Security in a career with a military security clearance
A military security clearance offers the possibility of job security in the civilian sector: That gem of a privilege can be the key to your new career.
Truth: Those of us who entered the military at a youthful age may not even realize the energy that was spent and the information that was collected to offer each of us a basic military security clearance. This basic Confidential clearance, when maintained, along with the more restrictive Secret and Top Secret clearances, may offer job opportunities in the civilian sector beyond what you may imagine.
Why not utilize your maintained clearance and skills to your advantage?
Let’s start with an explanation of the three levels of clearance classifications, from most restrictive to least.
1. Top Secret: This clearance applies to information that, if disclosed to unauthorized sources, may cause exceptionally grave damage to national security. This particular clearance needs to be re-investigated every five years.
2. Secret: This clearance applies to information that reasonably could be expected to cause serious damage to national security if disclosed to unauthorized sources. This clearance must be re-investigated every 10 years.
3. Confidential: This clearance applies to information that reasonably could be expected to cause damage to national security if disclosed to unauthorized sources. Most military personnel have this basic clearance. This level of clearance must be re-investigated every 15 years.
If your clearance has expired, you will need a Department of Defense Sponsor to allow you to begin obtaining a new one. Obtaining a clearance can take anywhere from three months to multiple years, so if at all possible: MAINTAIN your clearance. If for some reason your clearance has lapsed, once re-investigation has begun, a clearance can take over 200 days to process.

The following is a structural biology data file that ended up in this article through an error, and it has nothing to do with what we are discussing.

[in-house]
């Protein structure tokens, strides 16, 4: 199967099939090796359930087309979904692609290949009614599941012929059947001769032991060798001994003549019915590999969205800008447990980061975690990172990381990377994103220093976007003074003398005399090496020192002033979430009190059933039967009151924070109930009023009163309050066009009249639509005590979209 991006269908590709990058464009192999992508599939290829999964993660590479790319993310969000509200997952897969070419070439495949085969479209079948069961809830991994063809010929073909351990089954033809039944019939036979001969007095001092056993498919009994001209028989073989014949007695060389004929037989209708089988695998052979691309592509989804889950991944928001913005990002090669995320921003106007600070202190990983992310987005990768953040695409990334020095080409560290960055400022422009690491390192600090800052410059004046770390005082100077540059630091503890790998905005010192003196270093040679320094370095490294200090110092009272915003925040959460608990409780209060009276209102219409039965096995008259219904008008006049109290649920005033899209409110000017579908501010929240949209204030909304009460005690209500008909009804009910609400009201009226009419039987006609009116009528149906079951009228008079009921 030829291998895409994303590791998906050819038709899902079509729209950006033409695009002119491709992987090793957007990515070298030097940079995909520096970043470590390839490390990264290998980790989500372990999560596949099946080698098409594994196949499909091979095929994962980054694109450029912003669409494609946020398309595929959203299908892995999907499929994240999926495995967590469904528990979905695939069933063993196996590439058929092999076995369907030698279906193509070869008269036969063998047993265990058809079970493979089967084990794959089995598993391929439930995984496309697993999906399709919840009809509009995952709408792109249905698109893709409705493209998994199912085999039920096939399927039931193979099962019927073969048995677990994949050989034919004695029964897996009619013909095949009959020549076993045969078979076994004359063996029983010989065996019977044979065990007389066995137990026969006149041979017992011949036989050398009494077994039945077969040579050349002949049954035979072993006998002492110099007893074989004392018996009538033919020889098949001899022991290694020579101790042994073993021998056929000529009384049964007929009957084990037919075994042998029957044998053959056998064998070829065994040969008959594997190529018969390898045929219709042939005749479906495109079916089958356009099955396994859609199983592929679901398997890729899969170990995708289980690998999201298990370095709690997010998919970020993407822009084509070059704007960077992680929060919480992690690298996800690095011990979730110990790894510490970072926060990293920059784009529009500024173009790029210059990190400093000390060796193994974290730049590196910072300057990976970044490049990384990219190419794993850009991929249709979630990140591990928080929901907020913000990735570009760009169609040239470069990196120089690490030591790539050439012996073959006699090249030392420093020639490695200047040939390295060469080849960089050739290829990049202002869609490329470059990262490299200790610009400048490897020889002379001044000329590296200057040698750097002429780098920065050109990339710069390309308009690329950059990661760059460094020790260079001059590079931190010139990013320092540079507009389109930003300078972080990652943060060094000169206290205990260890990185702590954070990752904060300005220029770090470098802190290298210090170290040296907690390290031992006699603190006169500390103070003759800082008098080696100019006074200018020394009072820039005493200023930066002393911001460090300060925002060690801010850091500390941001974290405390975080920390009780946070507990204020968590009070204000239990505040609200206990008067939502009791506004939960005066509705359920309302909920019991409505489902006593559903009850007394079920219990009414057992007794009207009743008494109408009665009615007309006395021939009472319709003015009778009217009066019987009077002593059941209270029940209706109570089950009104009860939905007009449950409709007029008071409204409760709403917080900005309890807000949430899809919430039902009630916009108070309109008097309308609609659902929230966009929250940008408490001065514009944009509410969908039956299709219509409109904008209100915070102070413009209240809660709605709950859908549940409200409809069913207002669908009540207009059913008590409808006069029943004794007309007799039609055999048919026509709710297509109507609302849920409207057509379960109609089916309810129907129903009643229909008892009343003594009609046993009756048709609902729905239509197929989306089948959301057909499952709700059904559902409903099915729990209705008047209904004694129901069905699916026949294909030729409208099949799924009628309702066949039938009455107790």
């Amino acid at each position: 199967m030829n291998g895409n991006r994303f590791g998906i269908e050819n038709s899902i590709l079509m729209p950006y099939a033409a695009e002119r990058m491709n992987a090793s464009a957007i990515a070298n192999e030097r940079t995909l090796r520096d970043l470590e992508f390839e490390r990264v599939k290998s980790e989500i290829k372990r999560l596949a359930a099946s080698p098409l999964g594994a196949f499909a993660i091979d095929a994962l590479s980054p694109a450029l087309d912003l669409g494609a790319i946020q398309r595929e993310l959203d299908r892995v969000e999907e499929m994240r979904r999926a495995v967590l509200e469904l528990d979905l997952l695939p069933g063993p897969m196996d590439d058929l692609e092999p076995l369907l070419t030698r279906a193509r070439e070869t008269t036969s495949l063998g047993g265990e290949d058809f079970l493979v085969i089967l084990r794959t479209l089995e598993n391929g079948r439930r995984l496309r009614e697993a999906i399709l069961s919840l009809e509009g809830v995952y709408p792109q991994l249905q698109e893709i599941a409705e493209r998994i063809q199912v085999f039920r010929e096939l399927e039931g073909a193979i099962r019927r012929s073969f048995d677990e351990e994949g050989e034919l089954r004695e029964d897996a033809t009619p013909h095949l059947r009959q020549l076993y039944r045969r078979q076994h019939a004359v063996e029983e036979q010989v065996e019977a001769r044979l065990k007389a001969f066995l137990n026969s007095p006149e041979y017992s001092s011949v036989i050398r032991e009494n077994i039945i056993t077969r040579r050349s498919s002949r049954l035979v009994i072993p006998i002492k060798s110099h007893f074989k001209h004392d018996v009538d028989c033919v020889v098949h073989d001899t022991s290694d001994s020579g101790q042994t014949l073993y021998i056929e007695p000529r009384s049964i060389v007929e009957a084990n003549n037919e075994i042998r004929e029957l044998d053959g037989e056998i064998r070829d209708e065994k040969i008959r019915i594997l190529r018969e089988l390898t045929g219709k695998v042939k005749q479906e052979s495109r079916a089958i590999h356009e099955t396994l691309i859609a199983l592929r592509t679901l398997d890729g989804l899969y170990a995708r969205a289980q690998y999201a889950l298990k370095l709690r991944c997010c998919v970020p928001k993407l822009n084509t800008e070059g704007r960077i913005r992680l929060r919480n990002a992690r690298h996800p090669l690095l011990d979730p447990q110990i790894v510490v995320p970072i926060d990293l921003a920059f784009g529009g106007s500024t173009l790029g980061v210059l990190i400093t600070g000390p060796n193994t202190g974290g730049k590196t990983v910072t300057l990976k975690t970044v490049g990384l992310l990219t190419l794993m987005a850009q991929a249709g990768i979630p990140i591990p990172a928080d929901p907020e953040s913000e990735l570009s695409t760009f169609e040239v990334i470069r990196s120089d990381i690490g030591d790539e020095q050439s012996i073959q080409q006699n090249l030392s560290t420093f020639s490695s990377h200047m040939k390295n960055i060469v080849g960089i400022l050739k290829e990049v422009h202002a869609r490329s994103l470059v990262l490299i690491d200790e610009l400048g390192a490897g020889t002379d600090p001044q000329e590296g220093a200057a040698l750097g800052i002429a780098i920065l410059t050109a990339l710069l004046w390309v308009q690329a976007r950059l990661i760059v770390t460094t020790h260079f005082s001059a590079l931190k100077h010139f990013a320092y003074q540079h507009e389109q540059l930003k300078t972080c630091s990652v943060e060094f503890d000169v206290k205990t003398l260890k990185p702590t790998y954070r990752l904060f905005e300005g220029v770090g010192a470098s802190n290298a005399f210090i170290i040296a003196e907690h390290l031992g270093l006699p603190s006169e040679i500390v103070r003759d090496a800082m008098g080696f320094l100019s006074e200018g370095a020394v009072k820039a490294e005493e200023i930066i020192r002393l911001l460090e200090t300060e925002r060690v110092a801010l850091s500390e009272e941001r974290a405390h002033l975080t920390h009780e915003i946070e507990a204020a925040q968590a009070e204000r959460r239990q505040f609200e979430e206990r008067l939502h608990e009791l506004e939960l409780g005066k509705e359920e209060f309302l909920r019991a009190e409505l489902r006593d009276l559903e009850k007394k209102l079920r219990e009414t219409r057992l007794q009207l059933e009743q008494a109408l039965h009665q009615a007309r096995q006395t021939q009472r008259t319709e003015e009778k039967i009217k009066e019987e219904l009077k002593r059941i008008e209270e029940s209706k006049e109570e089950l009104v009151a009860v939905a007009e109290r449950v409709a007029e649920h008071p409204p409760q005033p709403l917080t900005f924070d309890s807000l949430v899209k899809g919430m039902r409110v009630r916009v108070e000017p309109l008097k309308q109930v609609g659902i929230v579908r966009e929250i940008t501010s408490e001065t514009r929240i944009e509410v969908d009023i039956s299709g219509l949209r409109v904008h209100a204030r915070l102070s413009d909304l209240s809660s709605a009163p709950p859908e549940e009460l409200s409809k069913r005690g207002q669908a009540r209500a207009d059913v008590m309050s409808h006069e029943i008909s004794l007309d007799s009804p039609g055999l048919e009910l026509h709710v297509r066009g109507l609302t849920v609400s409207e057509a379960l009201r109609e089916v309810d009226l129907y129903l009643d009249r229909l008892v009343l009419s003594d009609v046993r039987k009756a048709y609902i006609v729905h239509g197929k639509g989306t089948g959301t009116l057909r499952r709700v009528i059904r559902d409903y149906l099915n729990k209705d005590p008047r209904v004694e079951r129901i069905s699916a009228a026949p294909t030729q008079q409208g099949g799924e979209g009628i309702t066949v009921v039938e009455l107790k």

Unfortunately, clearances for veteran personnel and contractors may be denied or revoked. If this is the case, you may file a notice of appeal and submit a written appeal brief. This brief will be reviewed by DOHA (Defense Office of Hearings and Appeals). An appeal can only be based upon error made by the Administrative Judge, or “AJ.” An appeal is not an easy task to undertake, and you must be certain that an error made by the Administrative Judge is the cause for the appeal.
When putting your resume on job boards, market your skill sets.
All military personnel are granted a clearance, but continued clearance — or a career utilizing your security clearance — is not a guarantee!
Depending on your individual talents and expertise, jobs can range in great capacity. Often, individuals with intelligence backgrounds will most likely have a Top Secret clearance, and may qualify for a vast array of jobs ranging from locations within the Department of Defense to jobs at the FBI or CIA. Private companies which collaborate with the DoD require clearances for their employees as well.
Many individuals with computer technology, coding and engineering experience are also sought-after individuals within clearance-required careers.
To protect the clearance-required job openings from individuals without proper clearances, the resume-building process, screening process and application process for these clearance positions found online are highly detailed and selective. Due to the sensitivity of these positions, even general information is challenging to obtain and bestow on the public without proper established clearance.
The best advice I can give is this: Maintain your clearance, define your skill set to a specific field, and be willing to put time and energy into the process. What you put in can become the best-spent time for the privilege and trust national security positions have in you as an investment for our country.
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